It’s an arms blockade. It’s to keep Hamas from importing more rockets to fire into population centers in Israel.

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  20. Brad

    Bud, anybody ever call you a curmudgeon, Bud? That’s quite a cranky list you have there.

    Is there anything CONSTRUCTIVE you’d like to address, something that might build up South Carolina, improve our economic opportunities, or anything like that?

    Or is your agenda just about stuff that ticks you off and that you consider to be a “failure.” You really seem to go out of your way to complain in some cases. You sound just like Mark Sanford when you complain about the increase in tuition as if it were a function of inflation. Are you really, truly unaware of the extreme cuts in state funding? Before the latest cuts, state funding was down to about 12.5 percent of USC’s operating funds, down from about 15 percent the year before, down from 20 or 25 percent a couple of years before that — which of course was WAY down from when it was the majority, practically ALL of the funding a generation ago.

    There are only a few places colleges can get that back from. One is the students. Another is grants, which the schools pursue very aggressively, and have increased in recent years. Then there’s private donations, which is a huge part of how the president and other top administrators spend their time. And of course private donations are as hard to get in bad economic times as state money.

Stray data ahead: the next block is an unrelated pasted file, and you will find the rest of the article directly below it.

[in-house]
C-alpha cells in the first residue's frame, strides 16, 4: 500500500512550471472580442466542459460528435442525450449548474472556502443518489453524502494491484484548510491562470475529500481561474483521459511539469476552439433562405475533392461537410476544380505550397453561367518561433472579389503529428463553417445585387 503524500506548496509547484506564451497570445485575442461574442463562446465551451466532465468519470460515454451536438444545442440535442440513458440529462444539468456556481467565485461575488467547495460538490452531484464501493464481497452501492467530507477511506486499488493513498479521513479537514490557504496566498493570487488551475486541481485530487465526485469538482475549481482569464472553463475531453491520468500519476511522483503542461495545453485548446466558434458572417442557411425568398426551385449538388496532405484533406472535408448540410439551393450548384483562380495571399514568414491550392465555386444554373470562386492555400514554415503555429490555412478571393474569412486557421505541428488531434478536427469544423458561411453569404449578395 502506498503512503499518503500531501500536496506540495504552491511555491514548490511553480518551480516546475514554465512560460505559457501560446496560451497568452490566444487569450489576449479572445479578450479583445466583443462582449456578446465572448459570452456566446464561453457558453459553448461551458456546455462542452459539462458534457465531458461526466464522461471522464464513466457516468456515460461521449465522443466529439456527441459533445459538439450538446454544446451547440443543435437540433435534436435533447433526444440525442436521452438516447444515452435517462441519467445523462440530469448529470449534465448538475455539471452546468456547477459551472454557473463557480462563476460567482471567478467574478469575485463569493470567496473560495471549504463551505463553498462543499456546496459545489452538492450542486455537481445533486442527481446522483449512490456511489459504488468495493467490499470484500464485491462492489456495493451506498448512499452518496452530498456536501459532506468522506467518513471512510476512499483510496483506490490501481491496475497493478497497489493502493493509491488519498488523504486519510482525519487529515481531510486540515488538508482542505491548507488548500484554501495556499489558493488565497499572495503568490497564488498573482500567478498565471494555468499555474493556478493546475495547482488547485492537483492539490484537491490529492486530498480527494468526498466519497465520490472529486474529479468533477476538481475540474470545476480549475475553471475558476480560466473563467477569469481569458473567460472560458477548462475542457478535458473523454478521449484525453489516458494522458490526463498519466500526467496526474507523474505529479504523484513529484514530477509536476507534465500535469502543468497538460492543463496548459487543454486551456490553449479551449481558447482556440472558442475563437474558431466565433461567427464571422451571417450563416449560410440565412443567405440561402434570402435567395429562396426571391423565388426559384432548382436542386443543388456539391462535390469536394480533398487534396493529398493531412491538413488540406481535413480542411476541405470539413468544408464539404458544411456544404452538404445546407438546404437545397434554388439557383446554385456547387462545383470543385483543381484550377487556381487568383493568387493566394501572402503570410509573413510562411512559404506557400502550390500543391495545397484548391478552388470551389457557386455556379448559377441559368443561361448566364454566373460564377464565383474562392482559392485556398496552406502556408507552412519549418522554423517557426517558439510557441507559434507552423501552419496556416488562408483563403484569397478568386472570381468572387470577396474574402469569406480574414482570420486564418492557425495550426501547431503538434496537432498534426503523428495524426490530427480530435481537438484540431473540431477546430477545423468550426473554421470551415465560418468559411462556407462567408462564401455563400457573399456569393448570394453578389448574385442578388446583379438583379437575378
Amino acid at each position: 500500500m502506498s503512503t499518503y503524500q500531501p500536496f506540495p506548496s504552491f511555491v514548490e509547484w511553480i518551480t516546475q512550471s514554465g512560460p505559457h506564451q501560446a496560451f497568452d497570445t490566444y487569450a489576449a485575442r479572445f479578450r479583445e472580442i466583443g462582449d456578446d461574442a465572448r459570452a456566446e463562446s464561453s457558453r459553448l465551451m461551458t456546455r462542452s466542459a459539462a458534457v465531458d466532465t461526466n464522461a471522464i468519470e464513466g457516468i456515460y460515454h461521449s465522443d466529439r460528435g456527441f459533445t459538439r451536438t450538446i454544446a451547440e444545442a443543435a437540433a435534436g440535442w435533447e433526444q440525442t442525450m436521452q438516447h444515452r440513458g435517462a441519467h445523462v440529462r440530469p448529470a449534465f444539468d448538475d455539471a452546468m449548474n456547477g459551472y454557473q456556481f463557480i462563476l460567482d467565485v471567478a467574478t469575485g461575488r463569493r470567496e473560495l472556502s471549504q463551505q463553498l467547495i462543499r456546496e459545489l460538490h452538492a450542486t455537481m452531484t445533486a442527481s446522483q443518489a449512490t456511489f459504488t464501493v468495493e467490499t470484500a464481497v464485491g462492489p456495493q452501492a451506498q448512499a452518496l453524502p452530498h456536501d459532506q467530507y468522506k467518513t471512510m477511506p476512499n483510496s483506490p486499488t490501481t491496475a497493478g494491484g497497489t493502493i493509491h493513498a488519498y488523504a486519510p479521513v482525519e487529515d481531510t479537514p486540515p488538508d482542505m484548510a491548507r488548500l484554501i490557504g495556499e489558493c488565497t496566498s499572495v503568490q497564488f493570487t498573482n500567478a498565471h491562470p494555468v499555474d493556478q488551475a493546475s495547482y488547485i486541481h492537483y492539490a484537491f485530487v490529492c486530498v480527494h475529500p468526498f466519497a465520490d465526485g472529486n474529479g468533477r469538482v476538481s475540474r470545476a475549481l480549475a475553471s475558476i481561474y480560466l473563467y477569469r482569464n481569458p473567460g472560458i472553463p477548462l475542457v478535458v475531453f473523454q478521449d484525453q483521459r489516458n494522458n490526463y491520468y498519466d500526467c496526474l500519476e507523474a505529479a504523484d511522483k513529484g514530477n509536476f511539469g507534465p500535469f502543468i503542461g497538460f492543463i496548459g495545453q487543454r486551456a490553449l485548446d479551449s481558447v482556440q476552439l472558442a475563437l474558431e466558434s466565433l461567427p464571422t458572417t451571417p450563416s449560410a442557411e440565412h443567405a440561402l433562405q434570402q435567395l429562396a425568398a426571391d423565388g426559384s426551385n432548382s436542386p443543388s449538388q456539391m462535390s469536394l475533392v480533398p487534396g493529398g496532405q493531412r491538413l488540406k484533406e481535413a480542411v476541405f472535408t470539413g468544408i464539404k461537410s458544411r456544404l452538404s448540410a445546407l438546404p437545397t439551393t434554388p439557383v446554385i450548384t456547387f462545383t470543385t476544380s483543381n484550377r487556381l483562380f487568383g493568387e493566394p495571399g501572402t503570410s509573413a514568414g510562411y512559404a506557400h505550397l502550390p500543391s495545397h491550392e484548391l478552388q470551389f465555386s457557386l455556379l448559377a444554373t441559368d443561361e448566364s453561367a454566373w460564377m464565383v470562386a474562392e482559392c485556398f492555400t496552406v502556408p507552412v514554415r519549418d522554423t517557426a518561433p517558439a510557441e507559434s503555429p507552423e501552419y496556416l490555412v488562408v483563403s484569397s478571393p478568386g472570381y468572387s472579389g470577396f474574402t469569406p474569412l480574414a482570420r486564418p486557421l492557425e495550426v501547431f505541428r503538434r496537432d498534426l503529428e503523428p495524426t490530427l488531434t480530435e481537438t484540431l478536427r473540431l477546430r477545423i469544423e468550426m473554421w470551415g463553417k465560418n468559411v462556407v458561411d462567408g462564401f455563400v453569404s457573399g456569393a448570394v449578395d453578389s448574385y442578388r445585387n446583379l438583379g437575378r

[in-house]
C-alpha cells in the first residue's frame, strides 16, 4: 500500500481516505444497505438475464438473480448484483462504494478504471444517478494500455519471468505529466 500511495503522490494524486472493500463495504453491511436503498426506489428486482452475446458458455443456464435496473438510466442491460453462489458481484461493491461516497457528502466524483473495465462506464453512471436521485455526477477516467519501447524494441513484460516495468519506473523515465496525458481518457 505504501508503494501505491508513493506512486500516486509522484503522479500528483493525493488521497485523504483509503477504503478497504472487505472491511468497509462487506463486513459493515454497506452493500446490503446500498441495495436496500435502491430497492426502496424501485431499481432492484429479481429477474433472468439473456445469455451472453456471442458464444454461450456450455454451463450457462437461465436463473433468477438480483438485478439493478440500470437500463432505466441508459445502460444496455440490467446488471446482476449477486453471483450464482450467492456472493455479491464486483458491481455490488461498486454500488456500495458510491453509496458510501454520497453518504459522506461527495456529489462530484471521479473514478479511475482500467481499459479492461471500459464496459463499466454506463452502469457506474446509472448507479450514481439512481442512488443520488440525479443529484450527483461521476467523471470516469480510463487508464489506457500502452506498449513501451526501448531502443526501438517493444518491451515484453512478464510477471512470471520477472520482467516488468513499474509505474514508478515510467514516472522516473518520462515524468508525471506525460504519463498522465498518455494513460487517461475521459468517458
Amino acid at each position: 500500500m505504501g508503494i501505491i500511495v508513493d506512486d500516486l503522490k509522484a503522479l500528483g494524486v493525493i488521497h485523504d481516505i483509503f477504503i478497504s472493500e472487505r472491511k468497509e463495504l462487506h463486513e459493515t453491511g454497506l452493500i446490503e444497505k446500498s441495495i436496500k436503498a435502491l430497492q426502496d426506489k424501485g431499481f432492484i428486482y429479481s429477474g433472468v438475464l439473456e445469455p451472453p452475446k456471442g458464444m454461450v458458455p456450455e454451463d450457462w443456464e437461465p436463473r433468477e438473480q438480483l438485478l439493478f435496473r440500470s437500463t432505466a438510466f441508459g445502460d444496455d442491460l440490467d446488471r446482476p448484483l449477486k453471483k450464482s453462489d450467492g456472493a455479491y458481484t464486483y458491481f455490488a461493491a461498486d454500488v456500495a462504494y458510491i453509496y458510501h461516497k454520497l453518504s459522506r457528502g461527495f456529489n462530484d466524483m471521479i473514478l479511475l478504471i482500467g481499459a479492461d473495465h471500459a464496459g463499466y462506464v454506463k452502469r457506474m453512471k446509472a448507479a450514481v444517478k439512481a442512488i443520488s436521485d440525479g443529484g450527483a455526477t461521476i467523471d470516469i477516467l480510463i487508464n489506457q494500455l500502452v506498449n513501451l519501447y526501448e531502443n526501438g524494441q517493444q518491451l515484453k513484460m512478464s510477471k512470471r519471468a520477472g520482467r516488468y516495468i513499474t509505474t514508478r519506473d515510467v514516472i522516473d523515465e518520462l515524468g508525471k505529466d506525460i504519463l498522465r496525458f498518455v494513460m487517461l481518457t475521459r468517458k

I mean, just to address one thing on your list.

    We won’t even go into the fact that we have not yet even truly TRIED putting the elected chief executive in charge of the executive branch so he can be held accountable for it, but you want to undo the baby steps in that direction.

    As for the tracks across Assembly Street — well, I dealt with that for 22 years working at The State, and always wished something would be done about it. I probably lost a few months of my life waiting for those trains. But even at my most frustrated, I would NEVER have put it near the top of a public priorities list. In fact, except for facetious references, I felt it was a little too self-interested for me to push at all. I mean, I can be pretty curmudgeonly about the stuff that frustrates me, too, but not to that extent.

    You want a handy-dandy list of what I think we need to work on? I wrote a partial one for my last column at the paper…

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  21. martin

    What do you think the boats the Israelis boarded were carrying? How about medical supplies and building supplies? Did you know some Palestinians in Gaza don’t have a roof over their heads because supplies can’t get in to rebuild their houses? But, gee, that’s OK, they’re just Palestinians. You know, those people who were run out of their homes by the Israelis.

    If someone said things about Jews, blacks, Somalis, Mexicans that you say about Palestinians, you would jump them with both of your neo-con militaristic feet.

    If you’re interested in something other than the misinformation you get from Rupert Murdoch and his Wall Street Journal, read this:

    http://www.latimes.com/news/opinion/editorials/la-oe-makdisi-palestinians-20100613,0,3488415.story

    or this:

    http://www.nytimes.com/2010/06/14/opinion/14iht-edashton.html?scp=6&sq=Gaza&st=cse

    If you don’t read the first 2 pieces, read this straight reporting story from 6-17: